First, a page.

“How are we supposed to practice meditation and feel peaceful when there is so much violence and suffering?” That was a question sent to me from a meditation student right after this week’s Las Vegas massacre. Part of my role as a senior dharma teacher in the Kwan Um School of Zen is to sometimes answer questions that students from around the world send to our website.
The student wrote that he felt very angry and sad after what happened. He said all these stories of people causing pain for others are becoming more frequent and that each time he felt more pain and suffering of his own. He said his friends responded to the news by arguing about politics and guns or got very depressed or just tried to ignore the news. But none of those reactions seemed right or helpful.
He wanted to know: How does one sit with this? How are we supposed to maintain any equanimity in these times? What is the “proper” response to the suffering we see?
His questions made me wonder: How does one practice meditation properly in the face of such horrors? And when you consider that meditation is really a daily experiment in a way of leading our whole lives, asking how to meditate properly actually begs this question: What does it mean to live properly? More specifically, what does it mean to live properly when horrible things happen in the world and we see that so many people suffer?
Sometimes people think that to practice meditation properly means to find a way to stop thinking and feeling. How can I make the noise in my head go away? How can I make this pain stop? But even if we can achieve that kind of peace, then what? Do we just sit around feeling peaceful?
Wanting peace for its own sake is a little like wanting a parking spot for its own sake. Once you get a parking spot, then what? Do you just sit in your car in your parking spot? Or was the purpose for getting the parking spot to accomplish something else?
Similarly, is there a larger reason to find a peaceful place in our minds?
The practice of meditation is to cut through the cycle of delusion.
This is related to a question that constantly niggles most of us, over and over: “What do I do now? What do I do now?” When you add up all the moments of asking “What do I do now?” it points to another bigger question: What is the direction of my life?
The purpose of Zen meditation is to understand ourselves and our place in the universe. When we ask, what does it mean to live properly, we are really asking: What am I? What is my relationship to the world? What is my life for? What can I do? What is the meaning of living properly?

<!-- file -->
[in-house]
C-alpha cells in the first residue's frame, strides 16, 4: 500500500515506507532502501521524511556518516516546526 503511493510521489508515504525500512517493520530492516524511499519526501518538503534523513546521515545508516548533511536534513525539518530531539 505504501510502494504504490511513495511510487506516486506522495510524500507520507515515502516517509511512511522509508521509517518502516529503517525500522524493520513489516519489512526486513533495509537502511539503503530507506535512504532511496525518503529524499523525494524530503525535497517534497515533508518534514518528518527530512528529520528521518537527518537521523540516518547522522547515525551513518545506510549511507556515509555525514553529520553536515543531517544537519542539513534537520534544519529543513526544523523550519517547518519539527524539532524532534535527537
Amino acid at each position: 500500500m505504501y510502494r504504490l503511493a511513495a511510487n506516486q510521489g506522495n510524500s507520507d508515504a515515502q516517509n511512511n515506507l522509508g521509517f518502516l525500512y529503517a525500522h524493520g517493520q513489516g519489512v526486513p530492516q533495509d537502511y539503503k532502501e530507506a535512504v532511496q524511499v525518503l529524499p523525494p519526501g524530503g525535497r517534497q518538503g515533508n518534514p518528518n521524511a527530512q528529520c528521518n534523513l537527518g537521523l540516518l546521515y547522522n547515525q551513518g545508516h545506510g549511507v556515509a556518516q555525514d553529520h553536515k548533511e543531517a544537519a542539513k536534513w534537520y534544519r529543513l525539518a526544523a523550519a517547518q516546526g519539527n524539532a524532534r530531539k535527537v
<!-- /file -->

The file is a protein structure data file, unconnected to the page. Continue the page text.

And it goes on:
When a big event like the Las Vegas massacre occurs, our minds cope by generating lots of stories about the world on top of the stories we already generate about ourselves and our lives. Some of the stories cause pain, and so we compensate by coming up with less painful ones. The problem is that none of the stories are true, in an absolute sense. So using so much energy trying to find the comfortable stories that make us feel better, we are really trying to find the best delusion.
Underneath all the delusions is this: the not-knowing mind. It’s like a shiny ball that simply reflects things as they are, before judgments and opinions arise. It is the mind that does not react to the stories built on stories built on more stories that we tell ourselves. Instead, it is the clear mind that simply sees suffering and responds by asking, “How can I help?”
The deep pain you feel over the stories you have told yourself about the world will begin to dissolve.
When we consider the “terrible” people that perpetrate all the wrongs, lots of thoughts about them come. That sets up a cycle of storytelling because we know, deep inside, that none of the stories are quite true. So we keep looking for a better story. It never ends. Worse, we fight for the truth of those stories, doing battle with illusions, whirling around in the face of the specters and firing the weapons of fear and anger. In doing so, we injure the real world and still more suffering for ourselves and others.
The practice of meditation is to cut through the cycle of delusion by continually returning to the not-knowing mind, the place before stories, often by using tool of awareness of breath. The not-knowing mind is the mind that does not suppress our worried thoughts but sees them for what they are—only thoughts, not knowing.
So to meditate properly with the pain of the world might mean not grabbing on to storytelling about the pain of the world, and not pushing the pain away either. Instead, it might mean over and over returning to: What is my relationship to the world? What is my relationship to all the suffering? A meditator’s practice in the face of these questions is to return to not knowing—over and over.
Experienced meditators share a faith, borne of experience, that slowly, with practice, the deep pain you feel over the stories you have told yourself about the world will begin to dissolve and beneath those stories will be revealed your Big Love and your Big Compassion. And if we can sit with all this—not clinging to our stories and returning to not knowing—sometimes, without even knowing how, we find a way to relate lovingly and helpfully to the suffering we see around us.
Through meditation we learn to see clearly. Seeing clearly, acting clearly arises by itself.
So here is a meditation teacher’s answer to “how are we supposed to practice meditation and feel peaceful when there is so much violence and suffering?” Allow yourself to not know, to see and hear the world’s suffering, to be with all of it without clinging to stories that obscure it. At that point, the function of inner peace becomes perfectly clear: How can I help?
Colin Beavan is a writer, speaker, activist, and consultant. He is the author of No Impact Man and the executive director of the No Impact Project. Colin is a YES! contributing editor.